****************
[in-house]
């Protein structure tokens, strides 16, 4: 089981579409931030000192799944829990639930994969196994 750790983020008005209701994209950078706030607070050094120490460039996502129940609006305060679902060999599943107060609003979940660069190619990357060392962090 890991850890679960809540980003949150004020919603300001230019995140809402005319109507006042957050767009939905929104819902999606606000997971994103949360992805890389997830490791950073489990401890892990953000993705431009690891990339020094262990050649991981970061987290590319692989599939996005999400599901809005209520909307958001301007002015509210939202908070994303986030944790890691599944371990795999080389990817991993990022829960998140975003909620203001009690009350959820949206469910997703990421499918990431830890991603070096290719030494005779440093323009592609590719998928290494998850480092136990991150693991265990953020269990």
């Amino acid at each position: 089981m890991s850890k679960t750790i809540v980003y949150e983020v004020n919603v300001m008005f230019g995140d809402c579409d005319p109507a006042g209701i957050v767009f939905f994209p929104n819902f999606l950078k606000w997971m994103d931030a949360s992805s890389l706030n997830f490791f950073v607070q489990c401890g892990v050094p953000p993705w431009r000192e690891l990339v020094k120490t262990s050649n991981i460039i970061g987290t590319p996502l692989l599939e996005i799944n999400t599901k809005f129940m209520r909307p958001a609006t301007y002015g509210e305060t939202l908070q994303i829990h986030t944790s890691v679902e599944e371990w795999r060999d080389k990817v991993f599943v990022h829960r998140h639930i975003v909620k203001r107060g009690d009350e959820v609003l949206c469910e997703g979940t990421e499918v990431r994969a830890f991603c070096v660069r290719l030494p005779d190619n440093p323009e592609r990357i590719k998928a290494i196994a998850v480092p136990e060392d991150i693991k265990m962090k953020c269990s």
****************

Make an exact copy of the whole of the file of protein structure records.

[in-house]
């Protein structure tokens, strides 16, 4: 089981579409931030000192799944829990639930994969196994 750790983020008005209701994209950078706030607070050094120490460039996502129940609006305060679902060999599943107060609003979940660069190619990357060392962090 890991850890679960809540980003949150004020919603300001230019995140809402005319109507006042957050767009939905929104819902999606606000997971994103949360992805890389997830490791950073489990401890892990953000993705431009690891990339020094262990050649991981970061987290590319692989599939996005999400599901809005209520909307958001301007002015509210939202908070994303986030944790890691599944371990795999080389990817991993990022829960998140975003909620203001009690009350959820949206469910997703990421499918990431830890991603070096290719030494005779440093323009592609590719998928290494998850480092136990991150693991265990953020269990």
């Amino acid at each position: 089981m890991s850890k679960t750790i809540v980003y949150e983020v004020n919603v300001m008005f230019g995140d809402c579409d005319p109507a006042g209701i957050v767009f939905f994209p929104n819902f999606l950078k606000w997971m994103d931030a949360s992805s890389l706030n997830f490791f950073v607070q489990c401890g892990v050094p953000p993705w431009r000192e690891l990339v020094k120490t262990s050649n991981i460039i970061g987290t590319p996502l692989l599939e996005i799944n999400t599901k809005f129940m209520r909307p958001a609006t301007y002015g509210e305060t939202l908070q994303i829990h986030t944790s890691v679902e599944e371990w795999r060999d080389k990817v991993f599943v990022h829960r998140h639930i975003v909620k203001r107060g009690d009350e959820v609003l949206c469910e997703g979940t990421e499918v990431r994969a830890f991603c070096v660069r290719l030494p005779d190619n440093p323009e592609r990357i590719k998928a290494i196994a998850v480092p136990e060392d991150i693991k265990m962090k953020c269990s």